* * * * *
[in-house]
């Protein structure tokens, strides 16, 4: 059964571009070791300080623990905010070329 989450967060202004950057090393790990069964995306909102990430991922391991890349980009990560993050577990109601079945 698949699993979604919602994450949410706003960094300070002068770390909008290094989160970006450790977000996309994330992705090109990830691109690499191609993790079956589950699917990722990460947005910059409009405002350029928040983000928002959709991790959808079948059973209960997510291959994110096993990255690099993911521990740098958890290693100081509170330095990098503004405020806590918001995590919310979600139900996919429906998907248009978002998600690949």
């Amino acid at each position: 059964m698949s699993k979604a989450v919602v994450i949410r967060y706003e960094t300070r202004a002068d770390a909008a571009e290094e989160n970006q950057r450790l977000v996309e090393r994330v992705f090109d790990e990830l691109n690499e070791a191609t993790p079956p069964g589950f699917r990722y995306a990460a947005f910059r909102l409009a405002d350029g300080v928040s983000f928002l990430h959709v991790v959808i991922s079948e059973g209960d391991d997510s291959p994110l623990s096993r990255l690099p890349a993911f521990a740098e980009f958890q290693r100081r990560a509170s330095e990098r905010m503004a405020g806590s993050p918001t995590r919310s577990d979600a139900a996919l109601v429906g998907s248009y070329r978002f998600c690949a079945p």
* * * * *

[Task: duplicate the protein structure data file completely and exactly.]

[in-house]
């Protein structure tokens, strides 16, 4: 059964571009070791300080623990905010070329 989450967060202004950057090393790990069964995306909102990430991922391991890349980009990560993050577990109601079945 698949699993979604919602994450949410706003960094300070002068770390909008290094989160970006450790977000996309994330992705090109990830691109690499191609993790079956589950699917990722990460947005910059409009405002350029928040983000928002959709991790959808079948059973209960997510291959994110096993990255690099993911521990740098958890290693100081509170330095990098503004405020806590918001995590919310979600139900996919429906998907248009978002998600690949």
């Amino acid at each position: 059964m698949s699993k979604a989450v919602v994450i949410r967060y706003e960094t300070r202004a002068d770390a909008a571009e290094e989160n970006q950057r450790l977000v996309e090393r994330v992705f090109d790990e990830l691109n690499e070791a191609t993790p079956p069964g589950f699917r990722y995306a990460a947005f910059r909102l409009a405002d350029g300080v928040s983000f928002l990430h959709v991790v959808i991922s079948e059973g209960d391991d997510s291959p994110l623990s096993r990255l690099p890349a993911f521990a740098e980009f958890q290693r100081r990560a509170s330095e990098r905010m503004a405020g806590s993050p918001t995590r919310s577990d979600a139900a996919l109601v429906g998907s248009y070329r978002f998600c690949a079945p």